A Toronto woman was among those arrested on the second day of a mass protest held outside the White House to denounce a planned pipeline that would transport Canadian oil from Alberta to Texas.

Dozens of protesters were removed by U.S. Park Police on Sunday for failing to obey orders governing demonstrations on the grounds of the White House.

Patricia Warwick, 68, of Toronto, and a 65-year-old woman from Massachusetts were arrested shortly before noon and by the end of the day about 50 people had been detained. U.S. Park Police Sgt. David Schlosser said late Sunday everyone arrested was later released.

On Saturday, police arrested 50 demonstrators during the first day in a two-week series of sit-ins to denounce the proposed pipeline that would transport crude from Alberta's oilsands to a refinery in Texas. According to Schlosser, activists jailed Saturday will likely be released late Monday. A number of reasons could account for the delay, he said, including previous arrests or inadequate identification.

Outspoken environmentalist and protest organizer Bill McKibben and notable gay rights activist Dan Choi were among those arrested during the protest's first day.

Protest organizers from Tar Sands Action say they had been told demonstrators would be arrested and then released with a warning, but protesters are instead being charged and held in jail for two nights.

Daniel Kessler, a spokesperson for the group, said he has been told by police that they are keeping some activists in jail "as a deterrent."

According to Kessler, because the Martin Luther King Jr. memorial is scheduled to be unveiled on the National Mall this coming Saturday, police are trying to preserve the peace ahead of those festivities.

"Which is ironic because these are peaceful demonstrations, and exactly the type of protests that Martin Luther King advocated," Kessler said.

The demonstration, which is expected to run until Sept. 3, comes as the U.S. State Department prepares to release its final environmental analysis of TransCanada's Keystone XL pipeline.

The State Department is tasked with making a decision on the pipeline because it crosses an international border. After it produces its assessment, President Barack Obama will have 90 days to determine whether approving the $7 billion pipeline is in his country's national interest.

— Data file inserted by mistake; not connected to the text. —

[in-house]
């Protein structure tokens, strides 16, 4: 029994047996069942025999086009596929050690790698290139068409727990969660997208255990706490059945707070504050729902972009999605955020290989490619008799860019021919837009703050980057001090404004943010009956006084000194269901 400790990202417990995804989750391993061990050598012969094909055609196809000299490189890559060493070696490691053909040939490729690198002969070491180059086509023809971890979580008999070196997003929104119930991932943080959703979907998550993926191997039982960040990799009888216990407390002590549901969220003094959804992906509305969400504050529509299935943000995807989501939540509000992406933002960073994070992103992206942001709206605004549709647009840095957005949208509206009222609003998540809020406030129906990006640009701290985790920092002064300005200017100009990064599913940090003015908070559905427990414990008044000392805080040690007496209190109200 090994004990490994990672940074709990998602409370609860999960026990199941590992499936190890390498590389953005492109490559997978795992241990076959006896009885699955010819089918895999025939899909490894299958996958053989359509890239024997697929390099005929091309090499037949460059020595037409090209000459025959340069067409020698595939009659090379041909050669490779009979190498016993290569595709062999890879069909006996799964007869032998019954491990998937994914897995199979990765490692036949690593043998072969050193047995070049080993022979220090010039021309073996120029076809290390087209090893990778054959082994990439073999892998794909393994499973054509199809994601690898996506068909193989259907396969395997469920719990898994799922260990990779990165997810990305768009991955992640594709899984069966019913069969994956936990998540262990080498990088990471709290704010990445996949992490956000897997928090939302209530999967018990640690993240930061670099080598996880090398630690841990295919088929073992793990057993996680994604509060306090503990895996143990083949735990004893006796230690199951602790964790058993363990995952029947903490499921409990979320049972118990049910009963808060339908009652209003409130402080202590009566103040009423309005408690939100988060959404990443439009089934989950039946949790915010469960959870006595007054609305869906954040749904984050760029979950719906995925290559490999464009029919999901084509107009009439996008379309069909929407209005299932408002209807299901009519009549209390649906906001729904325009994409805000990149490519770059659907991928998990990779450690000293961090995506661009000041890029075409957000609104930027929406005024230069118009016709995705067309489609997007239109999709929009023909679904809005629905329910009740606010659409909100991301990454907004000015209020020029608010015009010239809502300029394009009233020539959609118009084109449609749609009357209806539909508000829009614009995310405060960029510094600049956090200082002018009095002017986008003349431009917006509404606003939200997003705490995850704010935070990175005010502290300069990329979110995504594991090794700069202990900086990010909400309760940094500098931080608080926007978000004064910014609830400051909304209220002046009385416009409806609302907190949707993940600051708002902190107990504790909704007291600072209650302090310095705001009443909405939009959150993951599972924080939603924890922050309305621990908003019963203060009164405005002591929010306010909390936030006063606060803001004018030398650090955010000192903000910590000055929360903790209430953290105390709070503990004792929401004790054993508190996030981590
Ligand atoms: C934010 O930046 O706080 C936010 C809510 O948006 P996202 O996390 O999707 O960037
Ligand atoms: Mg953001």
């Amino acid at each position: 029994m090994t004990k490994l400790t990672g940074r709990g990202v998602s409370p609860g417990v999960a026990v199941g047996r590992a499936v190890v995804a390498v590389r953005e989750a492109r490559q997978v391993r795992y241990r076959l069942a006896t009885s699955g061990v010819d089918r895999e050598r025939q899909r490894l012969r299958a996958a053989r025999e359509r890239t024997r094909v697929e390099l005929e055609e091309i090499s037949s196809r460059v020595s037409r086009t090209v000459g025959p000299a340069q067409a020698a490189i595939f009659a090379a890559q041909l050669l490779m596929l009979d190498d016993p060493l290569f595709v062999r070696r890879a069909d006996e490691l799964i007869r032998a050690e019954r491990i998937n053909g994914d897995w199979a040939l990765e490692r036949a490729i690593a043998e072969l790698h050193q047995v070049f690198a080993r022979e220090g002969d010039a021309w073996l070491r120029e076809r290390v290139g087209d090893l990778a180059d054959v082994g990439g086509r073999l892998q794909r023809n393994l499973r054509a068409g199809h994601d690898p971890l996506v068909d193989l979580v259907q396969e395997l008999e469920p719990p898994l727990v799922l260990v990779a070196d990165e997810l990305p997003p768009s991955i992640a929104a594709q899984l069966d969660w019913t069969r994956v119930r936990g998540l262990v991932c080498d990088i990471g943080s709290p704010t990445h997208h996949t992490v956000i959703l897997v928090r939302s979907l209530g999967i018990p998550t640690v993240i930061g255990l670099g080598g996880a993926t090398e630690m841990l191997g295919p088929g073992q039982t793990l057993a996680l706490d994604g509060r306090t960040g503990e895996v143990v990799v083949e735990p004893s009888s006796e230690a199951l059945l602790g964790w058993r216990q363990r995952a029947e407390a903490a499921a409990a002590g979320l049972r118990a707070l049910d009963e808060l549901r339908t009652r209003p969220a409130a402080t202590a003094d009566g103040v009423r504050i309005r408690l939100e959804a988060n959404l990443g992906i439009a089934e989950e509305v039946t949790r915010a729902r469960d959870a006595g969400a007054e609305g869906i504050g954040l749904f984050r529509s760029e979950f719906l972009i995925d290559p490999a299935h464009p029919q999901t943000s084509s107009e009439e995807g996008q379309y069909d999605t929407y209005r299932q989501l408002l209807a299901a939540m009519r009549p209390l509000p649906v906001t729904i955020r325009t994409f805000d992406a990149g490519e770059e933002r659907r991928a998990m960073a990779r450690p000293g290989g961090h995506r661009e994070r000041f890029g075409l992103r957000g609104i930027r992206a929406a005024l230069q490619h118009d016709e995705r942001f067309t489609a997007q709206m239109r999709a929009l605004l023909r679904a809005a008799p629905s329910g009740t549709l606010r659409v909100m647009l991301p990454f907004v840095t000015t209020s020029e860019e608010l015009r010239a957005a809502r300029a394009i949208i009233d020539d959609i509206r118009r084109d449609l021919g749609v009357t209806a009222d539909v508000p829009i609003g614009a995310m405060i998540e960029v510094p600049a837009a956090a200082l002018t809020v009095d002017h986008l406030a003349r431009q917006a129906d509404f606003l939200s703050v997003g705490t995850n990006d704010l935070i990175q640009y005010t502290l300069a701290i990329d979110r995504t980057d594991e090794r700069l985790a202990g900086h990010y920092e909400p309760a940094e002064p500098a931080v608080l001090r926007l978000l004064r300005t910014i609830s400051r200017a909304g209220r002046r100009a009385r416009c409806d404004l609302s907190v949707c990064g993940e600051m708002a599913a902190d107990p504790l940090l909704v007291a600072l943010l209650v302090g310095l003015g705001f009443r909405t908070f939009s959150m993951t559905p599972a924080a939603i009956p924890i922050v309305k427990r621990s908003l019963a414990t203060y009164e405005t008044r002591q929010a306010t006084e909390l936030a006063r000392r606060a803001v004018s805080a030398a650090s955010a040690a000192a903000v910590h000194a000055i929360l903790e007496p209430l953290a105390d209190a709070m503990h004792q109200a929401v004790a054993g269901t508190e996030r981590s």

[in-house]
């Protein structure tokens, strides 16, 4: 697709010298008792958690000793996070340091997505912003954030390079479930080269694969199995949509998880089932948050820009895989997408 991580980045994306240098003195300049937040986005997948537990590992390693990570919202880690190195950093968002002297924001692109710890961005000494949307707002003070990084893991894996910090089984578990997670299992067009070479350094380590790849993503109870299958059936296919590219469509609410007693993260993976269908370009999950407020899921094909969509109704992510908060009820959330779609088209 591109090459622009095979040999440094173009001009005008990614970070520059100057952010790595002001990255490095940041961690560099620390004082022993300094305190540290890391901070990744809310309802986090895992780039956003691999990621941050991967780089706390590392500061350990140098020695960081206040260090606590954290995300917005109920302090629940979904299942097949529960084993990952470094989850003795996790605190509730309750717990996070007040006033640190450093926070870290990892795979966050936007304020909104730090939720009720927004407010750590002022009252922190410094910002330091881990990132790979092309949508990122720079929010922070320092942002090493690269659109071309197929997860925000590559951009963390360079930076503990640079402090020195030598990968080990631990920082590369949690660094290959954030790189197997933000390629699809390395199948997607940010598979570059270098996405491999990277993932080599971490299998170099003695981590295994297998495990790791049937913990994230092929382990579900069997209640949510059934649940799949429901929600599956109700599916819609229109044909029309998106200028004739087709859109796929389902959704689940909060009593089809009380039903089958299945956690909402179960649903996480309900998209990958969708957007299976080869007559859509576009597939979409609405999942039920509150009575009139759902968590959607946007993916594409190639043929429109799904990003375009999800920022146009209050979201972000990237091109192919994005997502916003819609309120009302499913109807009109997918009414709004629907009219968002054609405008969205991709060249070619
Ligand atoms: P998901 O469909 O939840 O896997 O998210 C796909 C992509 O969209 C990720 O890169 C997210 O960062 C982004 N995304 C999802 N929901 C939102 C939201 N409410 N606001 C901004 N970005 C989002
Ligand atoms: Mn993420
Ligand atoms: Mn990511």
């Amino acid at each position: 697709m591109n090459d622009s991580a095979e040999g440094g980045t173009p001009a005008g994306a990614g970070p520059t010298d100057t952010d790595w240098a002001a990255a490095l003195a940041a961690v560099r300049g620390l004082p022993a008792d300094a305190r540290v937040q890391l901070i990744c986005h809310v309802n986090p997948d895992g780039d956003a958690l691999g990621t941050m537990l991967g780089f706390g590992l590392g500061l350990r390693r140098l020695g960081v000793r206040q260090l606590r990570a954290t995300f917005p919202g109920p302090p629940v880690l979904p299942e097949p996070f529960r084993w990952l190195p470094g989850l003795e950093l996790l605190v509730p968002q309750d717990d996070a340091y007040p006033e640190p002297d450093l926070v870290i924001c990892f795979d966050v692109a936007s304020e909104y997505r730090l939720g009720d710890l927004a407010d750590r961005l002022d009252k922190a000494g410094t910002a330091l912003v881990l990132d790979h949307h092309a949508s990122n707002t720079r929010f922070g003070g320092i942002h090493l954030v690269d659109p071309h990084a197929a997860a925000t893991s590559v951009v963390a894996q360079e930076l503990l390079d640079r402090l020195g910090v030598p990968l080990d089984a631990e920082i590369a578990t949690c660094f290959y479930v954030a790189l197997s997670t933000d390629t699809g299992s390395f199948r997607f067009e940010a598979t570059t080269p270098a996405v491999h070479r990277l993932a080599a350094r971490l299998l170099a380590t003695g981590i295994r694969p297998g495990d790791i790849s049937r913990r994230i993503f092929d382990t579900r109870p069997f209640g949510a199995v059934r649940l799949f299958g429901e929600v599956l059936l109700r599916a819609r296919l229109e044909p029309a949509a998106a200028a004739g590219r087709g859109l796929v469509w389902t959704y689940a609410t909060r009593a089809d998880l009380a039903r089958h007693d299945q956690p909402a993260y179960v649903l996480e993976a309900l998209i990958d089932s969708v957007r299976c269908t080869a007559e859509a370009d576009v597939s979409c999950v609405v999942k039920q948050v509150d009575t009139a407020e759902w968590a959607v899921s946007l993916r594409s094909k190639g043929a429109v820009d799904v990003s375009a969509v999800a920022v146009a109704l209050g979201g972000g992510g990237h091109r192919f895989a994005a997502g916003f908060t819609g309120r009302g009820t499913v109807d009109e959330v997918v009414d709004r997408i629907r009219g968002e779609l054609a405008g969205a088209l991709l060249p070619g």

Jane Kleeb, an environmental activist, told CTV News Channel on Sunday that when the protestors first started demonstrating they believed they had a five per cent chance of convincing the government that the project should be nixed.

But Kleeb said she is now more optimistic that their efforts may prove successful.

"We know how powerful big oil is in the States and in Canada, but there has been very sustained community and grassroots donors who are really pushing back on this and I think we have a 50/50 shot," she said. "We're telling Obama that we are serious and there is a serious risk facing our communities."

Obama is currently on vacation with his family over 780 kilometres away from the White House in Martha's Vineyard. The Obama family is expected to return to Washington late next week.

Environmentalists have condemned the Alberta oilsands, accusing them of being the world's biggest emitter of carbon and responsible for so-called "dirty" oil.

Alberta Environment spokesperson Mark Cooper has brushed off the suggestions that the oilsands emit excessive amounts of carbon, accusing the coal industry of being far dirtier.

In 2009, a single coal plant in China produced roughly the same greenhouse gas emissions as the entire oilsands industry, he said on Saturday.

Kleeb said many people in Nebraska, one of the states the pipeline would snake through, are concerned about their drinking water if the pipeline were to leak oil.

She said the activists would rather see a shift in energy sources.

"We want to see more sustainable energy," she said. "We think that will bring long-term economic benefits instead of a short-term gain."

Sit-in organizers said Sunday they expect more protesters to join them on Monday, including a group of farmers and ranchers from Nebraska. On Sunday, protesters included a group of doctors from Chesapeake Physicians for Social Responsibility.

Supporters of the oil and gas industry also stress that the proposed pipeline project will create jobs, which will provide a boost to the economy.

With files from The Associated Press